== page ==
1617: viii

Madame found Aimée lying crosswise on her bed in the middle of the afternoon.

“What are you doing, girl? We are expected in an hour,” Madame tried to hold back the bite in her voice. She was tired of Aimée’s moroseness and lack of enthusiasm at visiting their well to do neighbors.

“I am ill, go on without me,” Aimée replied. She heard the rustling Madame’s skirts as she came closer. The woman leaned over to study her, but she didn’t see the usual signs of illness.

“Very well, I will send Louisa to help you undress and have the doctor sent for,” Madame said. She had hope the trouble would cause Aimée to give up her ruse. The girl simply stared blankly up at the bed canopy. She remained frozen until Madame’s skirts swished out of the room. Aimée let out a long sigh.

The days under Madame’s tutelage had become increasing long and wearisome. It had been months since the Count had last visited. It had been the unfortunate cut to his eye that had required him to leave. At the time, she had understood that her apology had been accepted, but now after so long an absence she was beginning to question it. Perhaps after hearing the doctor’s analysis, his anger had returned and he had kept himself away.

Louisa’s soft-soled shoes padded into the room.


Aimée sat up to greet the expectant maid.

“You’re not needed here, Louisa, you can see that I am fine, but go to the window and tell me when Madame has departed.” The maid cautiously disappeared down the hall. After ten minutes, the girl returned.

“Madame is gone.”

“Good,” Aimée hopped off the bed, “Make sure she hasn’t sent for the doctor.” She fell to the carpet and reached under the bed. She pulled out a bundle that emitted a threatening clink. Louisa hadn’t moved.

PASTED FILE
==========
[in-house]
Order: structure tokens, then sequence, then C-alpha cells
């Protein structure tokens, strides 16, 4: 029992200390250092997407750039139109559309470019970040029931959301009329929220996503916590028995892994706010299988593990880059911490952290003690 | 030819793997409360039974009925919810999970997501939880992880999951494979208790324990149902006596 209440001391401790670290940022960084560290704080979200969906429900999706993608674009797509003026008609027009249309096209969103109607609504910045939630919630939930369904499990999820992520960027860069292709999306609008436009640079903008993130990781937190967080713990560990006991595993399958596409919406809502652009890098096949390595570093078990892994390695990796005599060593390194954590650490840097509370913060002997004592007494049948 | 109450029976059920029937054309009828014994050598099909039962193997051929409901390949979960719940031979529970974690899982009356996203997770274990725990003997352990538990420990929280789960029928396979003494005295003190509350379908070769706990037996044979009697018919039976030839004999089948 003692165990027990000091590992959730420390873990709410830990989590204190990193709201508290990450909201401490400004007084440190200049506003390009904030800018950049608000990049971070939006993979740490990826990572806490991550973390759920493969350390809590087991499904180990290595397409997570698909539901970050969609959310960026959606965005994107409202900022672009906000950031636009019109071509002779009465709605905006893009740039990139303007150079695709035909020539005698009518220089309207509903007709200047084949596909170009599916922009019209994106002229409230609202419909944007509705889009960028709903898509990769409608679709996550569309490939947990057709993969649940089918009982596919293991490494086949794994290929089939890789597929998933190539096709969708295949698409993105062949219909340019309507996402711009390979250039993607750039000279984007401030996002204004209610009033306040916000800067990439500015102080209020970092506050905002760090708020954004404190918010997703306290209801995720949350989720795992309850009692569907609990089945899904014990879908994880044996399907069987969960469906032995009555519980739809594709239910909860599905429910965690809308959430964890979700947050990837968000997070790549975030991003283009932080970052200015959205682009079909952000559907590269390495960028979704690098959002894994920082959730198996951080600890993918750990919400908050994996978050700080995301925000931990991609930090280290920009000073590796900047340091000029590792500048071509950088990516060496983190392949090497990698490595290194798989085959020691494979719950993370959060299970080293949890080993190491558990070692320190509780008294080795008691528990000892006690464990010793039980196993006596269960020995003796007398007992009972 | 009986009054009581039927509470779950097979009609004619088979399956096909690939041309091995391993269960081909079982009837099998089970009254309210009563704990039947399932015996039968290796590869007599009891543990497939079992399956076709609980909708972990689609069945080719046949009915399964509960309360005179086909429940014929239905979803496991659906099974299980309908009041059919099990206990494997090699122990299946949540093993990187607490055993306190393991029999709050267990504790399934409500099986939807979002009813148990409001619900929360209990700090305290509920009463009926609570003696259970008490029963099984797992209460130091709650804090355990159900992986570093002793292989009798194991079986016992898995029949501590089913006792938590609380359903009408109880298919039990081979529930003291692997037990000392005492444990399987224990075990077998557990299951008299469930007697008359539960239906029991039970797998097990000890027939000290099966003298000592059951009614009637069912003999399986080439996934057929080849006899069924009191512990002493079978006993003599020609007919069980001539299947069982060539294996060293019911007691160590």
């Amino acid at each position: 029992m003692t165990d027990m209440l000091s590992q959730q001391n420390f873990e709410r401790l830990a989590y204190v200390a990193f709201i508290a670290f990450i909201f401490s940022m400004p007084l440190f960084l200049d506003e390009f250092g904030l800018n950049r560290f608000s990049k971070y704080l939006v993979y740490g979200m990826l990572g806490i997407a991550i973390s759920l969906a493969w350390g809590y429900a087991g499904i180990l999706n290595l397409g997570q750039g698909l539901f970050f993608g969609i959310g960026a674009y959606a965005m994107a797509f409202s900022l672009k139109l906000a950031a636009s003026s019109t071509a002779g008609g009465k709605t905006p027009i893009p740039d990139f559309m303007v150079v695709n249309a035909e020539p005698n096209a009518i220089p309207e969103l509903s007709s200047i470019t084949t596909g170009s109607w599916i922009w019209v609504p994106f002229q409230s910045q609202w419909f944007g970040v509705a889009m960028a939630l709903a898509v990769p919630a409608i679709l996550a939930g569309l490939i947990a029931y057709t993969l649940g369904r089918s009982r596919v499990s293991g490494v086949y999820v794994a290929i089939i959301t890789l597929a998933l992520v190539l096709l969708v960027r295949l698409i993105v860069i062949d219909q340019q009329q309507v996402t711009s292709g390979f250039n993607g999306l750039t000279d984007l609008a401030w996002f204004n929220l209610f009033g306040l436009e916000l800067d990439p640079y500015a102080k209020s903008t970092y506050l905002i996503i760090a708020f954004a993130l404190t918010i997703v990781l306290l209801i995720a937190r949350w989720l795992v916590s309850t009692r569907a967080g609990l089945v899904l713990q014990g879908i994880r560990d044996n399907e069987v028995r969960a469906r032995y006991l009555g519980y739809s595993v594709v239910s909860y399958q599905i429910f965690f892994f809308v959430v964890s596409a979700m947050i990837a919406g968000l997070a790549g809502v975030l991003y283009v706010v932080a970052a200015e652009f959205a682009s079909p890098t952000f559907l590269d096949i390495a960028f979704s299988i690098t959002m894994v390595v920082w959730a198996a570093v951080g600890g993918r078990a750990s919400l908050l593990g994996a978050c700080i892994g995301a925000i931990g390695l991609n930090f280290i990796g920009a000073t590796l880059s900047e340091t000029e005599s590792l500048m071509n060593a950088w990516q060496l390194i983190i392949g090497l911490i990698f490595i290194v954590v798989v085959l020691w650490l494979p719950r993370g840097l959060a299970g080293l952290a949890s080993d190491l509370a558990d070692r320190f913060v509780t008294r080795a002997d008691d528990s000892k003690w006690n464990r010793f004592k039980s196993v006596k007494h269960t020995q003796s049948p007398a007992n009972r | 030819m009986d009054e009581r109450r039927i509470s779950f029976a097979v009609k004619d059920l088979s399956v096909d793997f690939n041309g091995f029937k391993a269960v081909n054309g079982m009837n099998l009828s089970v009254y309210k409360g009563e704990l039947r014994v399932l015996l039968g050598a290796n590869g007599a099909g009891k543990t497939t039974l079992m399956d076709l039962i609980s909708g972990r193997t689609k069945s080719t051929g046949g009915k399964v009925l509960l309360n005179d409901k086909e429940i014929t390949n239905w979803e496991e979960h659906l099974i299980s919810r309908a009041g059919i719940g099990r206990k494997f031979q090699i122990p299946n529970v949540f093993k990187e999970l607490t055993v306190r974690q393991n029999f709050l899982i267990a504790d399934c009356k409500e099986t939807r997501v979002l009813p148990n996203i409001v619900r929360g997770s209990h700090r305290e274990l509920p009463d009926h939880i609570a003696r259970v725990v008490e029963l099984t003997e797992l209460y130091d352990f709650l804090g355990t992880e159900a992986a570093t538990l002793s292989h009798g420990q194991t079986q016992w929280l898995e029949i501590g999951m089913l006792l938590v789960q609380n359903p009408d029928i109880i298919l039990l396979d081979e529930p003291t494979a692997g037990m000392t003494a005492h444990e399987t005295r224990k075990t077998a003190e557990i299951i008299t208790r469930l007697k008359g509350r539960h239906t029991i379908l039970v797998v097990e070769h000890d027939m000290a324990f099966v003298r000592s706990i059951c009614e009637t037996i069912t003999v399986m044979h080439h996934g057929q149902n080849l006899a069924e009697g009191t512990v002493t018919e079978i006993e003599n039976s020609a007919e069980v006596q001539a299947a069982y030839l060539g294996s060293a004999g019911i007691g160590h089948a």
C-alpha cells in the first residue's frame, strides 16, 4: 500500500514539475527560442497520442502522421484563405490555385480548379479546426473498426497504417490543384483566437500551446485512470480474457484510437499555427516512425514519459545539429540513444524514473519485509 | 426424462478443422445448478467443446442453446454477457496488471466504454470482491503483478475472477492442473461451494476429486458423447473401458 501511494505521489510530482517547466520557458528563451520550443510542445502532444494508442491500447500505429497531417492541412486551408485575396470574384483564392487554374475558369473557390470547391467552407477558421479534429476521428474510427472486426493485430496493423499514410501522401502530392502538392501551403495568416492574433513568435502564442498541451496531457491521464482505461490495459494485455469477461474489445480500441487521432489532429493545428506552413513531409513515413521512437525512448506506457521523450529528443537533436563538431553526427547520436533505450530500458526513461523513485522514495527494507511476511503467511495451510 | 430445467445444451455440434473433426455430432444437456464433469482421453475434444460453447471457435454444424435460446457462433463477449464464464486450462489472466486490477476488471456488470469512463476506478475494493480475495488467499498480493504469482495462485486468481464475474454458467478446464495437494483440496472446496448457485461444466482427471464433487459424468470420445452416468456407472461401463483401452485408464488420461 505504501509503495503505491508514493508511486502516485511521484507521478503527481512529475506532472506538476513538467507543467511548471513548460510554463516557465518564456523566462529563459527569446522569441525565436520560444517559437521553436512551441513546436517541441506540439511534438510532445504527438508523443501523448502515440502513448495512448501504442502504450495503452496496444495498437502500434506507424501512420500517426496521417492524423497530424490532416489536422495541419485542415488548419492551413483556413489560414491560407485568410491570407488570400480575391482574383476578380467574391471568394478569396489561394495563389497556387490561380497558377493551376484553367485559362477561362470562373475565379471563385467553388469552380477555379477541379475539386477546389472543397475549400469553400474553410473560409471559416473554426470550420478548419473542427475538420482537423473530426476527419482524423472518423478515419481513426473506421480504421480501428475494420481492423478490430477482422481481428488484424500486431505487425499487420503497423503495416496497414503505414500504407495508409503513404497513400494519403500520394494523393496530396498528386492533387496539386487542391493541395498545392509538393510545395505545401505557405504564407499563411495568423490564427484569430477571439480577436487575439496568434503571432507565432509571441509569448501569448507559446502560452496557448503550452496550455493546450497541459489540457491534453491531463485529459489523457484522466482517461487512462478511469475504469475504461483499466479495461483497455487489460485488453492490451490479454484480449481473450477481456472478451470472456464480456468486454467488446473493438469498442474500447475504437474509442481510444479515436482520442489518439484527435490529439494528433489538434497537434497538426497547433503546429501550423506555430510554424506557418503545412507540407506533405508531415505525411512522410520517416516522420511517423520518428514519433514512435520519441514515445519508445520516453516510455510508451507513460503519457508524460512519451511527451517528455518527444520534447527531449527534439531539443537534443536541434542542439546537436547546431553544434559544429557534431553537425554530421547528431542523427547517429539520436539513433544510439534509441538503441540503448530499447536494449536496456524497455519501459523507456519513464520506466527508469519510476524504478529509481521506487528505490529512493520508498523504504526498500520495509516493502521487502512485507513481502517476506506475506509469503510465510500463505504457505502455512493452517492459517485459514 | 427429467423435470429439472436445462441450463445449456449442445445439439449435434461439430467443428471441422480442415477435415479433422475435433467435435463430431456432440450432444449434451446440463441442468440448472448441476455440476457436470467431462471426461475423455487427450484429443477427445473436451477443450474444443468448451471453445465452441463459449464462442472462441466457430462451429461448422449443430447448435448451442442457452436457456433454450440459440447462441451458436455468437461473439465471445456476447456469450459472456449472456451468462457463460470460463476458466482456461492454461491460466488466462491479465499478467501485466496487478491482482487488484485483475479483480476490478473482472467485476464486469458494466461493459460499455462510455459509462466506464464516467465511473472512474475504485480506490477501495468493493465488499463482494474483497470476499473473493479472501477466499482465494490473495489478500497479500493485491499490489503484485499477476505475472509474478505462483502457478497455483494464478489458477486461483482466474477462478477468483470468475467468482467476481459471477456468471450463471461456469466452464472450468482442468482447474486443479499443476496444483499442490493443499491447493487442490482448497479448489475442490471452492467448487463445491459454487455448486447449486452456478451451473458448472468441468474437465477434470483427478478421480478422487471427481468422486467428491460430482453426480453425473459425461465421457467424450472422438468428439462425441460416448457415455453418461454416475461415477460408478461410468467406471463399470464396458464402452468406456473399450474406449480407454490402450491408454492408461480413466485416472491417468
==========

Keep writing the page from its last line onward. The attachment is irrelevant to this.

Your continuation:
“Quickly, if you please and have me notified if anyone approaches the house,” Aimée snapped. Surprised at the tone of voice from the often quiet girl, Louisa dashed out of the room to fulfill her orders.

Aimée clamped the bundle under her arm. Inside were various blades that Madame believed confiscated and locked in her strong box. However, if Madame were to pull the bundle out of the strong box she would only find sticks and silver dinner knives that had been reported missing.

She emerged into the garden. Only the asters remained in bloom as the other leaves were losing their color. A cool wind was beginning to be in the habit of blowing through the branches. Aimée unfurled her bundle and for the first time in weeks clasped her hands around the hilt of her rapier.

i     vii     ix


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